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That is so funny -- and so true!
BTW - it is now 365 days until Brexit, after 46 years in the European Union.
This is what the disaster that is Brexit gets you and it can only get worse.
This seems like a problem the hell-for-leather Brexiteers never foresaw. The article makes a Covid reference but doesn’t explain its immediate effect on long-haul drivers: Did a lot of them die of Covid?
I like the idea of training Afghan refugees with experience driving large vehicles. They are already in the country and will welcome permanent jobs. Relying on temporary labor from the EU can get the UK past this immediate problem but invites it to reoccur when the temporary visas expire.
This is Brexit
Now THAT’S an entrepreneur.
Just spotted this on Facebook from a truck driver (ex)
“So, you are running out of food on the shelves, fuel in the garages, you can’t buy things you need, because the shops can’t get their supplies.
Why is that?
A shortage of goods? No
A shortage of money? No
A shortage of drivers to deliver the goods? Well, sort of.
There isn’t actually a shortage of drivers, what we have, is a shortage of people who can drive, that are willing to drive any more. You might wonder why that is. I can’t answer for all drivers, but I can give you the reason I no longer drive. Driving was something I always yearned to do as a young boy, and as soon as I could, I managed to get my driving licence, I even joined the army to get my HGV licence faster, I held my licence at the age of 17. It was all I ever wanted to do, drive trucks, I had that vision of being a knight of the roads, bringing the goods to everyone, providing a service everyone needed. What I didn’t take into account was the absolute abuse my profession would get over the years.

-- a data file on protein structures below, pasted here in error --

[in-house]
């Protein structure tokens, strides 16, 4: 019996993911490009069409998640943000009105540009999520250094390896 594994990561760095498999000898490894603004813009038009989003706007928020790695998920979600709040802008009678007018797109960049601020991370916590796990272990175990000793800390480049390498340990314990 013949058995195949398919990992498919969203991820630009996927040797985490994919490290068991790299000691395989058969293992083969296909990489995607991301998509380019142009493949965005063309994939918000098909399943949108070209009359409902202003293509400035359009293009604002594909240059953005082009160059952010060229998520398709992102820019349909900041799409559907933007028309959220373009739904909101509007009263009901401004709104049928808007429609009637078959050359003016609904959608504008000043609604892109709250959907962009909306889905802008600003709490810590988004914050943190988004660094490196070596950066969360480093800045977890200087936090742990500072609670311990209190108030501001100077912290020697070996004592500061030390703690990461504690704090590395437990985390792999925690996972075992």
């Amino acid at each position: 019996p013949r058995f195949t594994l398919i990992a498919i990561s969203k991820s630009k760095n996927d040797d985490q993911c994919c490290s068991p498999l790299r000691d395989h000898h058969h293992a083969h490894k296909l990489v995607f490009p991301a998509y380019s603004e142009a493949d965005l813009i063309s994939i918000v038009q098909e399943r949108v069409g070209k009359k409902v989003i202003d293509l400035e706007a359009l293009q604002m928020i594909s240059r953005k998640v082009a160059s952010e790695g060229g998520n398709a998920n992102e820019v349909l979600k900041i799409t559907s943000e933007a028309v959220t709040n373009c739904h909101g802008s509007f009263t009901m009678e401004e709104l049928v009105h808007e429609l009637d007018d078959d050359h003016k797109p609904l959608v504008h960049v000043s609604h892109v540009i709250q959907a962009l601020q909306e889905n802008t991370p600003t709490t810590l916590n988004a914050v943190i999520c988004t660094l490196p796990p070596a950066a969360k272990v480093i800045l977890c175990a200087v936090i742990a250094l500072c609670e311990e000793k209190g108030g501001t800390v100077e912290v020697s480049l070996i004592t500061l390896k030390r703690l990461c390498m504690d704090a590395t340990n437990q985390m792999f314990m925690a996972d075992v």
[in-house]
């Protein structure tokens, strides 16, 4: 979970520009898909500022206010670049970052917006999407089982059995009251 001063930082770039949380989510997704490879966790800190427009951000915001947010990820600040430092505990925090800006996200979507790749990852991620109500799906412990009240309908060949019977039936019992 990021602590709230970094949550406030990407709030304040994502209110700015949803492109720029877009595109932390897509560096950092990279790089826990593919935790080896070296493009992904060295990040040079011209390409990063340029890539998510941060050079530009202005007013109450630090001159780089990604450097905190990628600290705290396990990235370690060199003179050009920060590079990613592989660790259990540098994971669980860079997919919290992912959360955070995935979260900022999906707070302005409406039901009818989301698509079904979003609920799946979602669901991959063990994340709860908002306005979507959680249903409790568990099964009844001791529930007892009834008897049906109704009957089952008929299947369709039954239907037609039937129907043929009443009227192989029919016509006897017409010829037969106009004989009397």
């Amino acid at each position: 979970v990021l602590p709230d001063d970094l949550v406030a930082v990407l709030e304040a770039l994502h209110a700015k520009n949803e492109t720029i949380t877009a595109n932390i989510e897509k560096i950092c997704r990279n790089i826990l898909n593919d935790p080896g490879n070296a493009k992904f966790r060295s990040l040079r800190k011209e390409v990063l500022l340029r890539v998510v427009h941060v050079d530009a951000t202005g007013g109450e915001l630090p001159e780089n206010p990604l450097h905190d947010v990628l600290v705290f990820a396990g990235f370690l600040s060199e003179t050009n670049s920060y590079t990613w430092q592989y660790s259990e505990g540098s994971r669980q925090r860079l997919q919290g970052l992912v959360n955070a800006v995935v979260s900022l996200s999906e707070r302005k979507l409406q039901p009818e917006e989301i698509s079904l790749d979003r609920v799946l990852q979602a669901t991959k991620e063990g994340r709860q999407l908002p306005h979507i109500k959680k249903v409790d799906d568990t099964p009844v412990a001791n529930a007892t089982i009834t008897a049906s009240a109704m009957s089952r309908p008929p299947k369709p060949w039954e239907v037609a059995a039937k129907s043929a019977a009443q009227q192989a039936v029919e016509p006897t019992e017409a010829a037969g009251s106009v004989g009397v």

I have seen a massive decline in the respect this trade has, first, it was the erosion of truck parking and transport café’s, then it was the massive increase in restricting where I could stop, timed weight limits in just about every city and town, but not all the time, you can get there to do your delivery, but you can’t stay there, nobody wants an empty truck, nobody wants you there once they have what they did want.
Compare France to the UK. I can park in nearly every town or village, they have marked truck parking bays, and somewhere nearby, will be a small routier, where I can get a meal and a shower, the locals respect me, and have no problems with me or my truck being there for the night.
Go out onto the motorway services, and I can park for no cost, go into the service area, and get a shower for a minimal cost, and have freshly cooked food, I even get to jump the queues, because others know that my time is limited, and respect I am there because it is my job. Add to that, I even get a 20% discount of all I purchase. Compare that to the UK £25-£40 just to park overnight, dirty showers, and expensive, dried (under heat lamps) food that is overpriced, and I have no choice but to park there, because you don’t want me in your towns and cities.
Ask yourself how you would feel, if doing your job actually cost you money at the end of the day, just so you could rest.